PLA belongs to the bioplastics. This designation stands for plastics that are produced from renewable raw materials - i.e. are biobased - as well as for those that are biodegradable or compostable. The latter can also be produced in part from fossil raw materials. In the case of PLA, both properties apply. The material consists of a renewable raw material and is at the same time compostable according to DIN EN 13432.
PLA is the short form for polylactides (from the English word polylactic acid), which are colloquially called polylactic acids. In order to obtain these lactic acids, it requires starch, which develops in plants such as corn, potatoes or beets through photosynthesis. If the starch extracted from the plant - in the case of PLA mainly from the corn plant - ferments, lactic acids are formed. These synthetic polymers can be formed into granules, which are necessary for plastic products, in further steps through the process of polymerization.
CPLA is obtained in the same way. However, 20 to 30 percent talc powder is added. This causes the PLA to crystallise, which explains why the "C" also stands for "crystallized PLA". As a reaction to the talc powder, the material becomes opaque, harder and more heat resistant. In this state it can also be cast and is therefore used for disposable cutlery, for example.
PLA is the most important bioplastic in the packaging market because it is available in large quantities and can be easily processed. It belongs to the polyester family and scores with its high transparency and strength. It is also permeable to water vapour, which preserves the flavour of food for longer. The range and use of PLA packaging is correspondingly diverse. It ranges from the coating of a coffee cup to viewing windows for take-away packaging or cake cartons to carrier bags. As already mentioned, the CPLA variant does not offer transparency, but is heat-resistant up to + 85°C. It is therefore used to make cutlery or lids for hot beverage cups, for example.
For various reasons, bioplastics are considered to be sustainable packaging materials. On the one hand, it is manufactured from renewable raw materials and thus offers a possibility to conserve fossil - non-renewable - raw materials and to become independent of them. It is true that the basis for the bioplastics is corn. But industrial corn is used, not food. It is usually grown on land that is not suitable for food corn. In addition, only about 0.02 percent of global corn cultivation is currently used for PLA.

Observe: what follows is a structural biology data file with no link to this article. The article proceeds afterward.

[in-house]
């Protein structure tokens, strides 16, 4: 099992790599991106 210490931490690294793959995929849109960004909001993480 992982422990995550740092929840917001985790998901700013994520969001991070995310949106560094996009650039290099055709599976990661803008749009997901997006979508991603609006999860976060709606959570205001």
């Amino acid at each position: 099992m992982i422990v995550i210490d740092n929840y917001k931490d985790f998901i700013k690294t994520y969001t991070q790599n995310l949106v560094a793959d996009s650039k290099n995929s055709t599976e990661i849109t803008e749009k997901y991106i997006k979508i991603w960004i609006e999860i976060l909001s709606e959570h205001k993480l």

On the other hand, PLA scores with a good CO2 balance - even during production, because the emission of carbon dioxide is lower than that of other plastics such as PET or PP. If the material is incinerated during disposal, only the amount of CO2 that the plant absorbed while growing is returned to the atmosphere.
Last but not least, PLA is compostable and, under certain conditions, decomposes to CO2 and water alone - without toxic residues. However, you will find out what needs to be taken into account in this decomposition process in the following section.
PLA can be disposed of in various ways. As already mentioned, it is compostable according to DIN EN 13432. This standard states that the material has decomposed in an industrial composting plant under certain temperature, oxygen and humidity conditions in three months in such a way that when sieved through a 2 mm sieve no more than 10 percent residue remains. As described, PLA does not produce any toxic residues. Such certification does not mean, however, that the bioplastics decompose in your own garden compost or in nature or that humus or nutrients can be extracted from it. In addition, conventional biowaste rots in less time than bioplastics. As PLA is currently being fed in very small quantities into industrial composting plants, it is therefore not economical for operators to separate the bioplastics from other plastics and waste and to have them composted for longer.
The same applies to the recycling of PLA. Since the quantities are currently still too small, this processing is not worthwhile. Accordingly, there are no sorting and recycling processes in the plants, although the material is promising for recycling. The most worthwhile disposal at present is therefore incineration. With thermal recycling, part of the energy used for production can be reused. As mentioned above, only the amount of CO2 that the plant has absorbed during growth is emitted, which also reduces greenhouse gases.
PLA achieves an even better ecological balance in recycling. With higher production and thus waste quantities, this may be the optimal disposal in the future, especially since sorting - and separation from other plastics - is technically possible. Tests at the Fraunhofer IAP as well as by the research association of Fraunhofer UMSICHT have shown that the recycled plastic can replace virgin material or, at a certain processing stage, even has the quality of virgin material. If already produced PLA is reused, the cultivation, fertilization and harvesting of crops is no longer necessary, which further improves the ecological balance of the material. Thus PLA proves to be a material with a sustainable future prospect!